“Electronic component” refers to any heat generating electronic component of, for example, a computer system or other electronics unit requiring cooling. By way of example, an electronic component may comprise one or more integrated circuit dies and/or other electronic devices to be cooled, including one or more processor dies, memory dies and memory support dies. As a further example, the electronic component may comprise one or more bare dies or one or more packaged dies disposed on a common carrier. As used herein, “primary heat generating component” refers to a primary heat generating electronic component within the electronics system, while “secondary heat generating component” refers to an electronic component of the electronics system generating less heat than the primary heat generating component to be cooled. “Primary heat generating die” refers, for example, to a primary heat generating die or chip within a heat generating electronic component comprising primary and secondary heat generating dies (with a processor die being one example). “Secondary heat generating die” refers to a die of a multi-die electronic component generating less heat than the primary heat generating die thereof (with memory dies and memory support dies being examples of secondary dies to be cooled). As one example, a heat generating electronic component could comprise multiple primary heat generating bare dies and multiple secondary heat generating dies on a common carrier. Further, unless otherwise specified herein, the term “liquid-cooled cold plate” refers to any conventional thermally conductive structure having a plurality of channels or passageways formed therein for flowing of liquid coolant therethrough. In addition, “metallurgically bonded” refers generally herein to two components being welded, brazed or soldered together by any means.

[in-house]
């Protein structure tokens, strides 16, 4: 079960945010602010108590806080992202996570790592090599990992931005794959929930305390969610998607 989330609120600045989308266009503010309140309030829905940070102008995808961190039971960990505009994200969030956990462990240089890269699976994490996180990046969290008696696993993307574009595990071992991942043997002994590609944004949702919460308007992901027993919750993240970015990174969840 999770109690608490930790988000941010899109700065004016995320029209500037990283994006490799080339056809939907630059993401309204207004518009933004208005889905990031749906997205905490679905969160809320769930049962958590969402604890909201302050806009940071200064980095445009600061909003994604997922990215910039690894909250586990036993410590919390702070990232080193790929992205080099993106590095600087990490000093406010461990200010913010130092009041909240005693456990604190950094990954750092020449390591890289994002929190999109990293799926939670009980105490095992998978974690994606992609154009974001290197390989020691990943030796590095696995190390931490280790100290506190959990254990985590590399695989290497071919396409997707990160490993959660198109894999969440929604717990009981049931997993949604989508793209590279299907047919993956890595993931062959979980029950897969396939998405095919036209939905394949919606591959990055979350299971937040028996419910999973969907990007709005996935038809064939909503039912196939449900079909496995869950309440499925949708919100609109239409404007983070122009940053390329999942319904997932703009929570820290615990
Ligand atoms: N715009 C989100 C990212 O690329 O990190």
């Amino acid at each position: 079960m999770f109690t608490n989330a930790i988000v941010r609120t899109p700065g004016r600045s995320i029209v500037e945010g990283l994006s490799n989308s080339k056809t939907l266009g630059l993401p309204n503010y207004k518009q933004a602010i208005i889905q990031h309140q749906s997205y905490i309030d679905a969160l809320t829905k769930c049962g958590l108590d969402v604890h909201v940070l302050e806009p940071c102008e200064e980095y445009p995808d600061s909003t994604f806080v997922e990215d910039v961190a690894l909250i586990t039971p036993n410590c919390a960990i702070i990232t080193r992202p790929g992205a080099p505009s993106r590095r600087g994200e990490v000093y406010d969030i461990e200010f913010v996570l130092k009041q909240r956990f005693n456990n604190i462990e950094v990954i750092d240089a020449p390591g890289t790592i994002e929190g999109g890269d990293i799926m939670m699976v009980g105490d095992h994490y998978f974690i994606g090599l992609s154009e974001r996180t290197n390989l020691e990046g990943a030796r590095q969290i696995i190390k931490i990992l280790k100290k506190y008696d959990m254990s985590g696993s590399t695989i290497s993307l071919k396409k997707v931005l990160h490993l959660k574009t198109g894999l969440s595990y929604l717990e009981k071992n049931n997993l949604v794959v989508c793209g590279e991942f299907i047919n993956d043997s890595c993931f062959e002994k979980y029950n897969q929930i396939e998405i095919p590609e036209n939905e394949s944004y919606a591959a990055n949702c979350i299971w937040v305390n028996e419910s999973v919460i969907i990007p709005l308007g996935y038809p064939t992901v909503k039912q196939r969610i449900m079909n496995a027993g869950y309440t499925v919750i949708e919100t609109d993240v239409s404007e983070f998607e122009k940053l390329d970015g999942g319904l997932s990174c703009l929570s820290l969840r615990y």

As shown in FIG. 1, in rack-mounted configurations typical in the prior art, a plurality of air moving devices 111 (e.g., fans or blowers) provide forced air flow 115 needed to cool the electronic components 112 within the electronics drawers 113 of the frame 100. Cool air is taken in through a louvered inlet cover 114 in the front of the frame and exhausted out a louvered outlet cover 116 in the back of the frame.

FIG. 2 illustrates one embodiment of a multi-component electronics drawer 213 having a component layout in accordance with an aspect of the present invention. Electronics drawer 213 includes one or more air moving devices 211 (e.g., fans or blowers) which provide forced air flow 215 across the multiple electronic components 212 within electronics drawer 213. Cool air is taken in through a front 231 of electronics drawer 213 and exhausted out a back 233 of the electronics drawer. In this embodiment, the multiple electronic components to be cooled 212 include processor modules disposed below air-cooled heat sinks 220, as well as (by way of example) multiple rows of memory support modules 232 disposed between arrayed memory modules 230, such as air-cooled dual in-line memory module (DIMM) packages.

Electronic components are generally packaged using one or more electronic packages (i.e., modules) that include a module substrate to which the device is electrically connected. In some cases, the module includes a cap (i.e., a capped module) which seals the electronic device within the module. In other cases, the module does not include a cap (i.e., is a bare die module).